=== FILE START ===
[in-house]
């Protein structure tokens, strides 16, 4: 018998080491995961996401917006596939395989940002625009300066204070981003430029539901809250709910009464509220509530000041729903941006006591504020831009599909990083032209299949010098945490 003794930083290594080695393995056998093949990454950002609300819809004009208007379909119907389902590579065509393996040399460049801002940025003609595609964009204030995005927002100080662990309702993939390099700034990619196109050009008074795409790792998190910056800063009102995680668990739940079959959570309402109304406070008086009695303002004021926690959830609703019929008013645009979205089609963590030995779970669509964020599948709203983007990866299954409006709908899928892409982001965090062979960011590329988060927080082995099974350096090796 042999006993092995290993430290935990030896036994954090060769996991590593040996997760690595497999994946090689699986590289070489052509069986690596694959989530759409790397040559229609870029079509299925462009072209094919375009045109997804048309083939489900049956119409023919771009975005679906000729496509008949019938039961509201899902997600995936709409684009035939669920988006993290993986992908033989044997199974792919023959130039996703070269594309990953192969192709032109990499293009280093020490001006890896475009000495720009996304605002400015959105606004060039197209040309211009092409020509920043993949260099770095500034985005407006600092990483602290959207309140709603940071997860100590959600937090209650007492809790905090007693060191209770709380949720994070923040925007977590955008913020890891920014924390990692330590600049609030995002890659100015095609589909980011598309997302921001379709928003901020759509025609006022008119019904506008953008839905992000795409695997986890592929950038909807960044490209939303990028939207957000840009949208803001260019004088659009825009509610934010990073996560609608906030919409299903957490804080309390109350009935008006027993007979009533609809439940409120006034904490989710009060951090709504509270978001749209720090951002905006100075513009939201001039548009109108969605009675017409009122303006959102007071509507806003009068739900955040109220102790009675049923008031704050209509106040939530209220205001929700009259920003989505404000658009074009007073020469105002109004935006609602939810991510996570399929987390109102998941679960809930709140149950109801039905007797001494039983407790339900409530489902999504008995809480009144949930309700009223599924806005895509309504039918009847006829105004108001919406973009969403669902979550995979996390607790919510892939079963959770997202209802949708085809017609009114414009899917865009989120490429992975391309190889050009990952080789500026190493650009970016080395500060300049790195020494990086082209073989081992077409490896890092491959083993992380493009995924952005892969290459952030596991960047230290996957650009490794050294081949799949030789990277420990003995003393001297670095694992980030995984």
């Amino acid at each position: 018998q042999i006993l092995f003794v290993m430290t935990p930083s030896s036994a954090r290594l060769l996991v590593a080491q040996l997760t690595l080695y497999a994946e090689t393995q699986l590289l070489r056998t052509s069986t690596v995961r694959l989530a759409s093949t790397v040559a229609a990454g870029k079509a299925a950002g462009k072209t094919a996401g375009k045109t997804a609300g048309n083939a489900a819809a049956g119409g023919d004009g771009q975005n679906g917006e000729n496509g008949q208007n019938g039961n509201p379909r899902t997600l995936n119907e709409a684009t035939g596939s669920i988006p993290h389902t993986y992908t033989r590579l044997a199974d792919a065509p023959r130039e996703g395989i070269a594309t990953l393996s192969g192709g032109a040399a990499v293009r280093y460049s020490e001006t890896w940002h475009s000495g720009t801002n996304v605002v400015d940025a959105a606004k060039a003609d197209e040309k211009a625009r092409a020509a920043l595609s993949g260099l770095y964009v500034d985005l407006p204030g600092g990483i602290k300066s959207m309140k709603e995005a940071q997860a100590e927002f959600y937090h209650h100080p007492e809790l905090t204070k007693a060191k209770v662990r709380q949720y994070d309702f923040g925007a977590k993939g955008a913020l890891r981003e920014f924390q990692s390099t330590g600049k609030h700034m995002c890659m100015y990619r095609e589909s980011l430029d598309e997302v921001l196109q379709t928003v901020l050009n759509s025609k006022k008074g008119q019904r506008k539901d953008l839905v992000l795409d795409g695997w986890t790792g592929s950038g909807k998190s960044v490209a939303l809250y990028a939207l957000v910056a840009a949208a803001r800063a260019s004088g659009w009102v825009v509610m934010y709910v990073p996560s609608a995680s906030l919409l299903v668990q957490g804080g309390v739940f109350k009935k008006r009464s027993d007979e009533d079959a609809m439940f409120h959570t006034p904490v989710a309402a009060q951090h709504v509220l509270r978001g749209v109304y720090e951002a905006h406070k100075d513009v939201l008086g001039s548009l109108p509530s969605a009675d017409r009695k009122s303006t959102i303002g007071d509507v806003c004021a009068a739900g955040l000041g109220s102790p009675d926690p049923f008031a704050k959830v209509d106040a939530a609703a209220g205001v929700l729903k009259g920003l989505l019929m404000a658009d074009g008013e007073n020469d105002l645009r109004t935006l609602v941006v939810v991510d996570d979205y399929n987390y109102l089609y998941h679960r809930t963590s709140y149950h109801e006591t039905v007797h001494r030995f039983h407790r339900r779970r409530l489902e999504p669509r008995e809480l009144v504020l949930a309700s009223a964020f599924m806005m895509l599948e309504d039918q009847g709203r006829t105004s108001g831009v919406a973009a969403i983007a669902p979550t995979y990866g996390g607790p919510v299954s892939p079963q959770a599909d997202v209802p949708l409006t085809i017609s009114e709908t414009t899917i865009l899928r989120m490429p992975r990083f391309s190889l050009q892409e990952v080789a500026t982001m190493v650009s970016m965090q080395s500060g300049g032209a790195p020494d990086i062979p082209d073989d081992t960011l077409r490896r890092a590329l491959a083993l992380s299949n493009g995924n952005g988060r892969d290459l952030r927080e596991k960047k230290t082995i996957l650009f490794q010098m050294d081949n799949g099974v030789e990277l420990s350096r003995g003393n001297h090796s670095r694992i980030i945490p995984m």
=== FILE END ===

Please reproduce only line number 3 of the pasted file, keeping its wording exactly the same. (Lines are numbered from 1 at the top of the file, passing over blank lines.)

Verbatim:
């Amino acid at each position: 018998q042999i006993l092995f003794v290993m430290t935990p930083s030896s036994a954090r290594l060769l996991v590593a080491q040996l997760t690595l080695y497999a994946e090689t393995q699986l590289l070489r056998t052509s069986t690596v995961r694959l989530a759409s093949t790397v040559a229609a990454g870029k079509a299925a950002g462009k072209t094919a996401g375009k045109t997804a609300g048309n083939a489900a819809a049956g119409g023919d004009g771009q975005n679906g917006e000729n496509g008949q208007n019938g039961n509201p379909r899902t997600l995936n119907e709409a684009t035939g596939s669920i988006p993290h389902t993986y992908t033989r590579l044997a199974d792919a065509p023959r130039e996703g395989i070269a594309t990953l393996s192969g192709g032109a040399a990499v293009r280093y460049s020490e001006t890896w940002h475009s000495g720009t801002n996304v605002v400015d940025a959105a606004k060039a003609d197209e040309k211009a625009r092409a020509a920043l595609s993949g260099l770095y964009v500034d985005l407006p204030g600092g990483i602290k300066s959207m309140k709603e995005a940071q997860a100590e927002f959600y937090h209650h100080p007492e809790l905090t204070k007693a060191k209770v662990r709380q949720y994070d309702f923040g925007a977590k993939g955008a913020l890891r981003e920014f924390q990692s390099t330590g600049k609030h700034m995002c890659m100015y990619r095609e589909s980011l430029d598309e997302v921001l196109q379709t928003v901020l050009n759509s025609k006022k008074g008119q019904r506008k539901d953008l839905v992000l795409d795409g695997w986890t790792g592929s950038g909807k998190s960044v490209a939303l809250y990028a939207l957000v910056a840009a949208a803001r800063a260019s004088g659009w009102v825009v509610m934010y709910v990073p996560s609608a995680s906030l919409l299903v668990q957490g804080g309390v739940f109350k009935k008006r009464s027993d007979e009533d079959a609809m439940f409120h959570t006034p904490v989710a309402a009060q951090h709504v509220l509270r978001g749209v109304y720090e951002a905006h406070k100075d513009v939201l008086g001039s548009l109108p509530s969605a009675d017409r009695k009122s303006t959102i303002g007071d509507v806003c004021a009068a739900g955040l000041g109220s102790p009675d926690p049923f008031a704050k959830v209509d106040a939530a609703a209220g205001v929700l729903k009259g920003l989505l019929m404000a658009d074009g008013e007073n020469d105002l645009r109004t935006l609602v941006v939810v991510d996570d979205y399929n987390y109102l089609y998941h679960r809930t963590s709140y149950h109801e006591t039905v007797h001494r030995f039983h407790r339900r779970r409530l489902e999504p669509r008995e809480l009144v504020l949930a309700s009223a964020f599924m806005m895509l599948e309504d039918q009847g709203r006829t105004s108001g831009v919406a973009a969403i983007a669902p979550t995979y990866g996390g607790p919510v299954s892939p079963q959770a599909d997202v209802p949708l409006t085809i017609s009114e709908t414009t899917i865009l899928r989120m490429p992975r990083f391309s190889l050009q892409e990952v080789a500026t982001m190493v650009s970016m965090q080395s500060g300049g032209a790195p020494d990086i062979p082209d073989d081992t960011l077409r490896r890092a590329l491959a083993l992380s299949n493009g995924n952005g988060r892969d290459l952030r927080e596991k960047k230290t082995i996957l650009f490794q010098m050294d081949n799949g099974v030789e990277l420990s350096r003995g003393n001297h090796s670095r694992i980030i945490p995984m």